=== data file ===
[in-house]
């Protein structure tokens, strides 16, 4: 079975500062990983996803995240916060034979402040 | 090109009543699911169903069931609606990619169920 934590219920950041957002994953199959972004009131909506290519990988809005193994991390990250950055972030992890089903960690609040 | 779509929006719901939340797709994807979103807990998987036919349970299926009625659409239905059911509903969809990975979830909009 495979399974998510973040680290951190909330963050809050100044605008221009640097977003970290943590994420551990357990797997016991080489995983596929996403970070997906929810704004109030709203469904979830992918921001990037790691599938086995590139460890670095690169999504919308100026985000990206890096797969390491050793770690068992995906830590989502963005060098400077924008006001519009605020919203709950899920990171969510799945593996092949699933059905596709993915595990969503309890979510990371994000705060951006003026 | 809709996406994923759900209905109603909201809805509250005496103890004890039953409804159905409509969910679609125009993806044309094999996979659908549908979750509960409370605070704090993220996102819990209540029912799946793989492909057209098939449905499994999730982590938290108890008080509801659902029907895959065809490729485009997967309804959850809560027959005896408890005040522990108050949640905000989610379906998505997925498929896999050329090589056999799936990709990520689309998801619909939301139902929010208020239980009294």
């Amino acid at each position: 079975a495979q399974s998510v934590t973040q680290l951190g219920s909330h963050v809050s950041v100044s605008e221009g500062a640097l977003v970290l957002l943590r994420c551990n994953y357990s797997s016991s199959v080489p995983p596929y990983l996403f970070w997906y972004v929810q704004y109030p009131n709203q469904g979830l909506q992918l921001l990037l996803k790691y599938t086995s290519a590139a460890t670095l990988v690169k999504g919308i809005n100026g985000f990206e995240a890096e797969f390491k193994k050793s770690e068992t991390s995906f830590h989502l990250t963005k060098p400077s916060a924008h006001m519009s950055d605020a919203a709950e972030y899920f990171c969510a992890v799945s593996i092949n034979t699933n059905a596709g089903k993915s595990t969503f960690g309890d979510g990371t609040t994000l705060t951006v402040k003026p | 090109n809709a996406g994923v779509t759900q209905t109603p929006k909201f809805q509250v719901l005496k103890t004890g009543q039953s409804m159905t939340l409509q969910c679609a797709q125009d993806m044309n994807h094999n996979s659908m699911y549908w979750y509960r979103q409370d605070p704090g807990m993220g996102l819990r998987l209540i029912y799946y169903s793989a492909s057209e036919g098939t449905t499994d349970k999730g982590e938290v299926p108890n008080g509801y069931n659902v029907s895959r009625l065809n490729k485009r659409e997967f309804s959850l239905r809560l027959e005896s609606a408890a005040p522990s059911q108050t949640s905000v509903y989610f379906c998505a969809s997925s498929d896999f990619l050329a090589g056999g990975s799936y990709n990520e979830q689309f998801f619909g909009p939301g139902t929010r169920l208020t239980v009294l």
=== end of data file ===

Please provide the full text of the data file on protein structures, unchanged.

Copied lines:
[in-house]
């Protein structure tokens, strides 16, 4: 079975500062990983996803995240916060034979402040 | 090109009543699911169903069931609606990619169920 934590219920950041957002994953199959972004009131909506290519990988809005193994991390990250950055972030992890089903960690609040 | 779509929006719901939340797709994807979103807990998987036919349970299926009625659409239905059911509903969809990975979830909009 495979399974998510973040680290951190909330963050809050100044605008221009640097977003970290943590994420551990357990797997016991080489995983596929996403970070997906929810704004109030709203469904979830992918921001990037790691599938086995590139460890670095690169999504919308100026985000990206890096797969390491050793770690068992995906830590989502963005060098400077924008006001519009605020919203709950899920990171969510799945593996092949699933059905596709993915595990969503309890979510990371994000705060951006003026 | 809709996406994923759900209905109603909201809805509250005496103890004890039953409804159905409509969910679609125009993806044309094999996979659908549908979750509960409370605070704090993220996102819990209540029912799946793989492909057209098939449905499994999730982590938290108890008080509801659902029907895959065809490729485009997967309804959850809560027959005896408890005040522990108050949640905000989610379906998505997925498929896999050329090589056999799936990709990520689309998801619909939301139902929010208020239980009294």
């Amino acid at each position: 079975a495979q399974s998510v934590t973040q680290l951190g219920s909330h963050v809050s950041v100044s605008e221009g500062a640097l977003v970290l957002l943590r994420c551990n994953y357990s797997s016991s199959v080489p995983p596929y990983l996403f970070w997906y972004v929810q704004y109030p009131n709203q469904g979830l909506q992918l921001l990037l996803k790691y599938t086995s290519a590139a460890t670095l990988v690169k999504g919308i809005n100026g985000f990206e995240a890096e797969f390491k193994k050793s770690e068992t991390s995906f830590h989502l990250t963005k060098p400077s916060a924008h006001m519009s950055d605020a919203a709950e972030y899920f990171c969510a992890v799945s593996i092949n034979t699933n059905a596709g089903k993915s595990t969503f960690g309890d979510g990371t609040t994000l705060t951006v402040k003026p | 090109n809709a996406g994923v779509t759900q209905t109603p929006k909201f809805q509250v719901l005496k103890t004890g009543q039953s409804m159905t939340l409509q969910c679609a797709q125009d993806m044309n994807h094999n996979s659908m699911y549908w979750y509960r979103q409370d605070p704090g807990m993220g996102l819990r998987l209540i029912y799946y169903s793989a492909s057209e036919g098939t449905t499994d349970k999730g982590e938290v299926p108890n008080g509801y069931n659902v029907s895959r009625l065809n490729k485009r659409e997967f309804s959850l239905r809560l027959e005896s609606a408890a005040p522990s059911q108050t949640s905000v509903y989610f379906c998505a969809s997925s498929d896999f990619l050329a090589g056999g990975s799936y990709n990520e979830q689309f998801f619909g909009p939301g139902t929010r169920l208020t239980v009294l």